What is it about?
We used correlations of fossil monkey species from human fossil sites in South Africa to their well-dated occurrences in eastern Africa to estimate their ages based on a comprehensive review of the African monkey fossil record. The consistent size increase of the molar teeth of the abundant and widespread species Theropithecus oswaldi with geological age allowed us to further constrain the ages of sites where it is common.
Photo by Matt Artz on Unsplash
Why is it important?
Our results provide an independent control on promising but relatively new chronometric techniques based on well-understood methods. We find no support for any early human fossil sites older than approximately 2.8 Million years which has implications for the timing of early human evolution in South Africa.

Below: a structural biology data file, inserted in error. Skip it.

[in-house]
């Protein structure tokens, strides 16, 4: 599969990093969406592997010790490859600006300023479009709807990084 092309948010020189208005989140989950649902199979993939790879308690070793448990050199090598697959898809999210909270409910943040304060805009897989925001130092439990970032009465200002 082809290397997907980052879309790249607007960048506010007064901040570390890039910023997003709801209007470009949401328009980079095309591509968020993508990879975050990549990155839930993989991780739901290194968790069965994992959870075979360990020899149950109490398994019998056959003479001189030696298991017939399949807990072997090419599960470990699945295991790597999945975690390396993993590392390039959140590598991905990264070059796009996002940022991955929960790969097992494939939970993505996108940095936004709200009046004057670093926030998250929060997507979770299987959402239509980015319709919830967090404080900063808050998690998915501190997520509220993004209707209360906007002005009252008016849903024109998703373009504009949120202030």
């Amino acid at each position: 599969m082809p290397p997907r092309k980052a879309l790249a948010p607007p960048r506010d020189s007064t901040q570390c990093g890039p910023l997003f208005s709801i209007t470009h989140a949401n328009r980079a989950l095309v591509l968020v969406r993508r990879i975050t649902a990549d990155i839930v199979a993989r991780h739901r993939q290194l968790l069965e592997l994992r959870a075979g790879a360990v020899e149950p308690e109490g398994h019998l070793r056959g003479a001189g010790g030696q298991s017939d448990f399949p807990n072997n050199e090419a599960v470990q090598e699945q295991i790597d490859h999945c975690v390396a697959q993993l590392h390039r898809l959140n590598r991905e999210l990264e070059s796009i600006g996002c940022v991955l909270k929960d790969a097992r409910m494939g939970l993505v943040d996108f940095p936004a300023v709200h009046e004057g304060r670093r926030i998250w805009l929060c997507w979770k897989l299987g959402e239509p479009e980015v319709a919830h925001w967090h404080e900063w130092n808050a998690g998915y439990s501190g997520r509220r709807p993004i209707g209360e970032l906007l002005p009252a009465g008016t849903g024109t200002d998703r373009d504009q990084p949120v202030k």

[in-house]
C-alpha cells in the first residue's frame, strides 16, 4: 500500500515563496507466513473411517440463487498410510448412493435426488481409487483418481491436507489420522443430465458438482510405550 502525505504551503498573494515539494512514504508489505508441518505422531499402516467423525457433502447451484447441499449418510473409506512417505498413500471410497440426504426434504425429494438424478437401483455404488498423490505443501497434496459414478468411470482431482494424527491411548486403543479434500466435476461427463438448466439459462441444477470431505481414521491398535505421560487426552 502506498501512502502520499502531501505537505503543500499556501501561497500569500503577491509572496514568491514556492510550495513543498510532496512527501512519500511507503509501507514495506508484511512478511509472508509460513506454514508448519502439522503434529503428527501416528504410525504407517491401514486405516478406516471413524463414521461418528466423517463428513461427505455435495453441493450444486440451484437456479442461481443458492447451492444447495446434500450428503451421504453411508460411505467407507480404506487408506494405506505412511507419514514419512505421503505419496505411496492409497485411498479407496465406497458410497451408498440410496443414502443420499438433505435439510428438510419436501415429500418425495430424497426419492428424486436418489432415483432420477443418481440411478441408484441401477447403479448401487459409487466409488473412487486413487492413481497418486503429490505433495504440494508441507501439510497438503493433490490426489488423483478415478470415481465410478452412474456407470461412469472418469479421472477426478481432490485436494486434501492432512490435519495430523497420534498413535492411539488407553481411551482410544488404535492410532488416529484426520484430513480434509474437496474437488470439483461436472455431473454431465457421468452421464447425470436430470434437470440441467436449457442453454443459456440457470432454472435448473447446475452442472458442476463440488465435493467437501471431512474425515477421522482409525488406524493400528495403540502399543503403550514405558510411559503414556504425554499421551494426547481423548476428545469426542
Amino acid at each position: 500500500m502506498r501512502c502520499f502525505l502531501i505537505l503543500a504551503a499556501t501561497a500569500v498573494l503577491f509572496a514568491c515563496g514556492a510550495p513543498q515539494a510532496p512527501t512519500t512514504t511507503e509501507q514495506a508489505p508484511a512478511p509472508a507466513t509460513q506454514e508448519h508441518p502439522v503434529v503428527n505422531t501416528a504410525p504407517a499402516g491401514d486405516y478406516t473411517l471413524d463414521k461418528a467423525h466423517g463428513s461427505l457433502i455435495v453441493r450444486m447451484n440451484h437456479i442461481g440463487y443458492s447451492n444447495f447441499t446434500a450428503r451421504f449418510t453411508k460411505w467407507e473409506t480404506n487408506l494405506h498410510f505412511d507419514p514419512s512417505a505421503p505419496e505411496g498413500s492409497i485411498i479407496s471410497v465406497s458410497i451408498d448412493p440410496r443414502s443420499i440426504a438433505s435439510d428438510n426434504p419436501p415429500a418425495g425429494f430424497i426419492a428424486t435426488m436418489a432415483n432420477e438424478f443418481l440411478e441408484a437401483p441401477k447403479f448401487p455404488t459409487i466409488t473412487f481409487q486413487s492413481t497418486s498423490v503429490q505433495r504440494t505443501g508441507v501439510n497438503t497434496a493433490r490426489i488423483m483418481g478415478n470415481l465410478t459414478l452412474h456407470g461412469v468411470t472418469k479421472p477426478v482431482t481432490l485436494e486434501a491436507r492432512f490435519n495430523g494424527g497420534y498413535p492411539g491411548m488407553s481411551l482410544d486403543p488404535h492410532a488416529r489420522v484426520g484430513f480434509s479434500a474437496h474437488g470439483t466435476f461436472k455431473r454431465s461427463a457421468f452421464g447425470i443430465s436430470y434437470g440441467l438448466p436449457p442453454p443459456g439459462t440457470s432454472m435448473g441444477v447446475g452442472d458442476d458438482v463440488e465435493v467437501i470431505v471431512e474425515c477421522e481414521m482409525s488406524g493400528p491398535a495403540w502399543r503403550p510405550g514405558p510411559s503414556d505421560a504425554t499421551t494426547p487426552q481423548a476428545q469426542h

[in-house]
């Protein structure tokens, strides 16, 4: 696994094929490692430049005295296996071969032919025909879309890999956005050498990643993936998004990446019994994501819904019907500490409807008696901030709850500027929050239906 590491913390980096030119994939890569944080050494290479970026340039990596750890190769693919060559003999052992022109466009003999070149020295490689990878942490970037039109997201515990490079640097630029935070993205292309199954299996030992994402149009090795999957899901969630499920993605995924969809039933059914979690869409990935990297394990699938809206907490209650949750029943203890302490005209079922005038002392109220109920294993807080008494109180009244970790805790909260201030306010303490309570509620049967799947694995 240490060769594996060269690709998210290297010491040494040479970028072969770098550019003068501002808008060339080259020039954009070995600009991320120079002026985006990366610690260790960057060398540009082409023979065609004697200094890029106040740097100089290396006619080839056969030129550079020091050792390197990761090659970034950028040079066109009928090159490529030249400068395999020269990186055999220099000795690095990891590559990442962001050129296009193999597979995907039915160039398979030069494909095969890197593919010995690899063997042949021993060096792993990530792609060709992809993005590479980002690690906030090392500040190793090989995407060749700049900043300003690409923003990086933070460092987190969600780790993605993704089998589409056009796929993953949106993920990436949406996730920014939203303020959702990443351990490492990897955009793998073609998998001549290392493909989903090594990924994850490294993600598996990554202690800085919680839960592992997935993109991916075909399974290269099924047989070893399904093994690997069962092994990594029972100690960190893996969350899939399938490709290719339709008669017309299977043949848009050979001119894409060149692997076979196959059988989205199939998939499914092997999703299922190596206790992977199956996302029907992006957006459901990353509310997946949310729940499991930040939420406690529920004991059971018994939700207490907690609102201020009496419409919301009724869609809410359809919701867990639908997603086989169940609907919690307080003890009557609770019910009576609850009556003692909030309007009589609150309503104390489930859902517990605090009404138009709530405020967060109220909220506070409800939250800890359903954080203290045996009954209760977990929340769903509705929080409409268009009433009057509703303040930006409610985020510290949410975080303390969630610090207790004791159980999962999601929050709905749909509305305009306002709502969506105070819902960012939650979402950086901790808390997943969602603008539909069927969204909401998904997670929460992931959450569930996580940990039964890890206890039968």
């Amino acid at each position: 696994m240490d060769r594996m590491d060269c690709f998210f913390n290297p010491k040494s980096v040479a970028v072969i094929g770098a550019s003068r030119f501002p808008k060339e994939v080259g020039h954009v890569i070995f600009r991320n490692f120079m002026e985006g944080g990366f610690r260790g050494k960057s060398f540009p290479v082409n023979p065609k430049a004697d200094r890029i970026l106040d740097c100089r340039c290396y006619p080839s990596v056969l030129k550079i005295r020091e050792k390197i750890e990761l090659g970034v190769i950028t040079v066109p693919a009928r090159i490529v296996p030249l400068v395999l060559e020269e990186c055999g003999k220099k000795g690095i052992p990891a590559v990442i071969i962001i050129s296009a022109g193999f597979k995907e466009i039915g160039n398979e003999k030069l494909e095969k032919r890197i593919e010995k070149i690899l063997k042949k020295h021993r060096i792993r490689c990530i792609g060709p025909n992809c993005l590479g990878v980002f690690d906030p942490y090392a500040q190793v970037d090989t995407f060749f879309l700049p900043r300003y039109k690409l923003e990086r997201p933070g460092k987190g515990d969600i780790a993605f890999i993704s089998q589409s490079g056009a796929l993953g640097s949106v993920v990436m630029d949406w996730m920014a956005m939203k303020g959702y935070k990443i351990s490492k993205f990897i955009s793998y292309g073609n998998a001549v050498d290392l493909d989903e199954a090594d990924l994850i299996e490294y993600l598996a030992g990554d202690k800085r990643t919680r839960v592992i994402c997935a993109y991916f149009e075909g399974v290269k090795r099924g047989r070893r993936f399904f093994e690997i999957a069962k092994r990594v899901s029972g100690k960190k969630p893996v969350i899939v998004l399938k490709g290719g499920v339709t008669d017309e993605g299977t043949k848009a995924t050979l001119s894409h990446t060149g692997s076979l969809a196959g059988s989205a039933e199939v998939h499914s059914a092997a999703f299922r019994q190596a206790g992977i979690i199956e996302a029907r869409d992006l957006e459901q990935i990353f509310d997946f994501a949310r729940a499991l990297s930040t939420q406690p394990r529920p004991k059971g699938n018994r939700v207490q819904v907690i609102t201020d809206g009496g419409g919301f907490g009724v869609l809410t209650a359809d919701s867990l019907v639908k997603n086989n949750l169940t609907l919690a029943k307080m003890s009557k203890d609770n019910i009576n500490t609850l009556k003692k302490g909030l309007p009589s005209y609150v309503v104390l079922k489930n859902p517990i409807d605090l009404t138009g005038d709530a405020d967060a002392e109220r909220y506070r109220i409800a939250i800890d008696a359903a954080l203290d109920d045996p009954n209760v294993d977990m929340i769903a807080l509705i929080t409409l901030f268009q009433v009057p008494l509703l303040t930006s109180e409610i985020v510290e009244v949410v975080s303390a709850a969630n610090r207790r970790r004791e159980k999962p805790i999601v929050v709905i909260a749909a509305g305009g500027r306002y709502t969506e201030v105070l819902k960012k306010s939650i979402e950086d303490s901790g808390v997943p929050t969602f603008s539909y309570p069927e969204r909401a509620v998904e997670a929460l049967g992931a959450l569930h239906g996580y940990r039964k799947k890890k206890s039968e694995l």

Read the Original
This page is a summary of: Biochronology of South African hominin-bearing sites: A reassessment using cercopithecid primates, Proceedings of the National Academy of Sciences, October 2022, Proceedings of the National Academy of Sciences, DOI: 10.1073/pnas.2210627119.
You can read the full text:
The following have contributed to this page